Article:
Pregnant and vegetarian?

Vegetarian pregnancy: What women need to know.

When I found out I was pregnant with my oldest daughter, two of my friends were both about to have their first babies as well, both having girls. These two friends didn’t know each other – they met for the first time at my baby shower, when their daughters were about 6 months old – but when I think about pregnancy diets, food cravings and aversions, they are always the first people I think of.

Friend A had always been a meat and potatoes sort of person. Friend B was a strict vegetarian. When each became pregnant, however, things changed. Friend A became meat averse. Friend B began craving meat. To this day, nearly five years later, and both having had more children, they have maintained the dietary changes they made during that first pregnancy.

A recent study on “Vegetarianism in America” found that 3.2 percent of U.S. adults – roughly 7.3 million people – identify as vegetarians and, of those, 1 million identify as vegan. I wondered what moms-to-be might need to know about a vegan or vegetarian diet during pregnancy.

I asked Heather Lesmes, MD, a Banner Medical Group OB-GYN. She said the most important thing is for any expectant mother to discuss her diet with her obstetrician. Whether the diet includes fish, eggs or dairy could determine the substitutions or supplements a woman might need to support healthy child development.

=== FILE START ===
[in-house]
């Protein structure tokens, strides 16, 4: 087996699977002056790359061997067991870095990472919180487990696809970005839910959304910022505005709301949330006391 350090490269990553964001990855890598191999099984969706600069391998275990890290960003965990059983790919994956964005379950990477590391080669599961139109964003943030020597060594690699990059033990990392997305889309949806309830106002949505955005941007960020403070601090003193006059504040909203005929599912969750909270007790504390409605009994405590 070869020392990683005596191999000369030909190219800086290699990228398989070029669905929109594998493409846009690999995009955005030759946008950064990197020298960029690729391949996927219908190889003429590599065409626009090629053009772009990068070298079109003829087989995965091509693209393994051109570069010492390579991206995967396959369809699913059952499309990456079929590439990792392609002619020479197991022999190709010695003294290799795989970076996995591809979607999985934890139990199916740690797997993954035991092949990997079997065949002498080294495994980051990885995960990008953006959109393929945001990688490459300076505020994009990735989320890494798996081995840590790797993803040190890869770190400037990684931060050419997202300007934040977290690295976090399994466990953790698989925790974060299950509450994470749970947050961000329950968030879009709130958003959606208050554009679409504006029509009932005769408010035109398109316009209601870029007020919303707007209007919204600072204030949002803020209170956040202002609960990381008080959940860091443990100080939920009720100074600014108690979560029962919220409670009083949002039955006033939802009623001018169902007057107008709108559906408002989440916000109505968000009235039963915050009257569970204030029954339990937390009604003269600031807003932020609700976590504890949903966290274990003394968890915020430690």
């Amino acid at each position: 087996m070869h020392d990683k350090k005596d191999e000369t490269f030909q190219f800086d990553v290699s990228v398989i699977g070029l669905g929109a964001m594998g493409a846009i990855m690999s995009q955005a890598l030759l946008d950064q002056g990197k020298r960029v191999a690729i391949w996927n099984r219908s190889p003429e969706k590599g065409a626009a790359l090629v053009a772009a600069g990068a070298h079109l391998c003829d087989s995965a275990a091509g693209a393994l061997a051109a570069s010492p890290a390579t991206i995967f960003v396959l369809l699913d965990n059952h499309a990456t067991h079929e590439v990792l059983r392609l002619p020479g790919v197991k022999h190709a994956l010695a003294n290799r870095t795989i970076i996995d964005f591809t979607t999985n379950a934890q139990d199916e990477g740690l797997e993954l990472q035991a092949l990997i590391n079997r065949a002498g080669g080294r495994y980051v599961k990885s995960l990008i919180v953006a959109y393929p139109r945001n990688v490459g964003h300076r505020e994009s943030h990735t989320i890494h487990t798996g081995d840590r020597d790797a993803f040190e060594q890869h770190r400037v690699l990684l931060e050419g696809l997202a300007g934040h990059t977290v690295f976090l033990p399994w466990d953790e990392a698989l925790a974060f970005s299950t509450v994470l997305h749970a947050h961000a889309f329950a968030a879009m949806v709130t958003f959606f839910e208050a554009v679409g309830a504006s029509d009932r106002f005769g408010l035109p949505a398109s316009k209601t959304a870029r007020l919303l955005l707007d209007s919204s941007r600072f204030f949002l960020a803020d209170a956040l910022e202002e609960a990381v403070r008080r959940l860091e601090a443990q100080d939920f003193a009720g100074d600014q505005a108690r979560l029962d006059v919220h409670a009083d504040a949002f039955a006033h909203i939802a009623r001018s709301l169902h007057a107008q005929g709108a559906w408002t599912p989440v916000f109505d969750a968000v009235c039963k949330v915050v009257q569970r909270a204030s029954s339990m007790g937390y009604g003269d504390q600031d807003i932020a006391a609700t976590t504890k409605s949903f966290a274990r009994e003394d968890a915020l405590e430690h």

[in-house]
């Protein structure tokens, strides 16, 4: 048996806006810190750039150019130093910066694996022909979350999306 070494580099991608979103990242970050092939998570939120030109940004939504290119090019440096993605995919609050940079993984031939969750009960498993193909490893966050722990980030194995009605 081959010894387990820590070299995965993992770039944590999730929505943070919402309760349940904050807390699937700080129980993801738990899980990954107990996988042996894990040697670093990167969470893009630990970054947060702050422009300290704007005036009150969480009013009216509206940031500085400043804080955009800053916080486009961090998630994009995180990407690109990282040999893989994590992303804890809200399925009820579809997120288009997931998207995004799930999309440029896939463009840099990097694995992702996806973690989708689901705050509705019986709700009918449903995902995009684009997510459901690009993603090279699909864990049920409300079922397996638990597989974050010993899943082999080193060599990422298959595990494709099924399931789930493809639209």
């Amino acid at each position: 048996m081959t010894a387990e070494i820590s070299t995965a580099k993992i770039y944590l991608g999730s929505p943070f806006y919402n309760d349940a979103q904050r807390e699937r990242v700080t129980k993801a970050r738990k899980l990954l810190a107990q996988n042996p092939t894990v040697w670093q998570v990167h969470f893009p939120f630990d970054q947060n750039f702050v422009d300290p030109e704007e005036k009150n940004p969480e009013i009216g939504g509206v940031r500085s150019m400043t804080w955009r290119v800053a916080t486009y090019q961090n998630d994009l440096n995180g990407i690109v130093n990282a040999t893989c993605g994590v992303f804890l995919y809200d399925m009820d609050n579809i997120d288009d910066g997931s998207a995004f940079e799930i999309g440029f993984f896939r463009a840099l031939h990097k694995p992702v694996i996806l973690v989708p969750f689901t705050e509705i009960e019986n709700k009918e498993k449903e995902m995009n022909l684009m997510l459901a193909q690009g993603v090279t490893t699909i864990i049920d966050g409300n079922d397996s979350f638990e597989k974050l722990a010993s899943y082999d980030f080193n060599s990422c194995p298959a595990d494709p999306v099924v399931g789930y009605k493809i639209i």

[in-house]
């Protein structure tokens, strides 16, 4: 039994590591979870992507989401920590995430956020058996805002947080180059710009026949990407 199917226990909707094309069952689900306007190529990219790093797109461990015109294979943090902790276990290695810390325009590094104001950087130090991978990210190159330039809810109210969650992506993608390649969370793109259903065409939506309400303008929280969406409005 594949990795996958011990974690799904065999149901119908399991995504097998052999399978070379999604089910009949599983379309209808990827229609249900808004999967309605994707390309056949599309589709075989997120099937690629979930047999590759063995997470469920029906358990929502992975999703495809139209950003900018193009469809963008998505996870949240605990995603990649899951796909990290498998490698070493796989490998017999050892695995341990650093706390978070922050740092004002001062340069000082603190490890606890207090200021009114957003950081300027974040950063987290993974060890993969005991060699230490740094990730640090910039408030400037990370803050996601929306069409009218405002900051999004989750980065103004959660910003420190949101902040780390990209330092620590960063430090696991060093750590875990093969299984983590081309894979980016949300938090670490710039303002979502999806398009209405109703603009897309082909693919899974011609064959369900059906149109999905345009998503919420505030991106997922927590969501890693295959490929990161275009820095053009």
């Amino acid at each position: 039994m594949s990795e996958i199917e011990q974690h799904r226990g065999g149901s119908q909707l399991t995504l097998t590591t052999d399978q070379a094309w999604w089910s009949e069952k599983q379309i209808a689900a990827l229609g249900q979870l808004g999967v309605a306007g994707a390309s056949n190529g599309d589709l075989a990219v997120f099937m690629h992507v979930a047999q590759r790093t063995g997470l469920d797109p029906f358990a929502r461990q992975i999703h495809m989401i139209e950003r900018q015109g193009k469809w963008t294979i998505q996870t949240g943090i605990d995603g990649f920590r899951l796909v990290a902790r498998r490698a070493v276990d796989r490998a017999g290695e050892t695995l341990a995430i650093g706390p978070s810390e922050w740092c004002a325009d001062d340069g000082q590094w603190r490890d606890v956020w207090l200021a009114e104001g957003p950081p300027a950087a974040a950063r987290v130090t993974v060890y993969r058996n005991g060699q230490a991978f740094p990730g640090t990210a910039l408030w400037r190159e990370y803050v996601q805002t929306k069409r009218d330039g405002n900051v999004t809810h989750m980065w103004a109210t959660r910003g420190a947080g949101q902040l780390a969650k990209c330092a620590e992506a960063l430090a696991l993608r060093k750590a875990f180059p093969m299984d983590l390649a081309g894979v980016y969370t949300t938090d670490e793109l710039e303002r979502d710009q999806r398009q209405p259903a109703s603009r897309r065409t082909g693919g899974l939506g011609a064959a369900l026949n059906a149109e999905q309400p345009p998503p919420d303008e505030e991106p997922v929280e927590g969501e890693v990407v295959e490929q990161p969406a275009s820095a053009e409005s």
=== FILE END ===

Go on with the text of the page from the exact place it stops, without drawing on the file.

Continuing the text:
All pregnant women – herbivore, omnivore or otherwise – are advised to take a prenatal vitamin, or at least folic acid, prior to and throughout pregnancy to help with early development in the baby.

An increase in calcium and protein intake is also encouraged during pregnancy, especially during the second and third trimesters, but there are many alternatives to meat and dairy sources of these.

Beans, for instance, offer protein, iron and calcium. Tofu, nuts and nut butters are also good sources of protein.

Alternative milks, such as almond, soy or coconut, are fortified with calcium and can be a good non-dairy substitution. Broccoli and kale also offer calcium and, while calcium from these items isn’t absorbed as well as the dairy products, women tend to absorb more calcium during pregnancy.

“The bottom line is to make sure you’re getting all of the nutrients your body needs, regardless of the source,” Dr. Lesmes said.

She also said to pay attention to cravings.

“I’m not saying that if you have a craving for ice cream to sit down and eat a whole pint,” Dr. Lesmes said. “But it is possible that, if your body is craving something, it could be a sign of a deficiency.”

Also read: Pregnant and hungry: A quick guide to eating right

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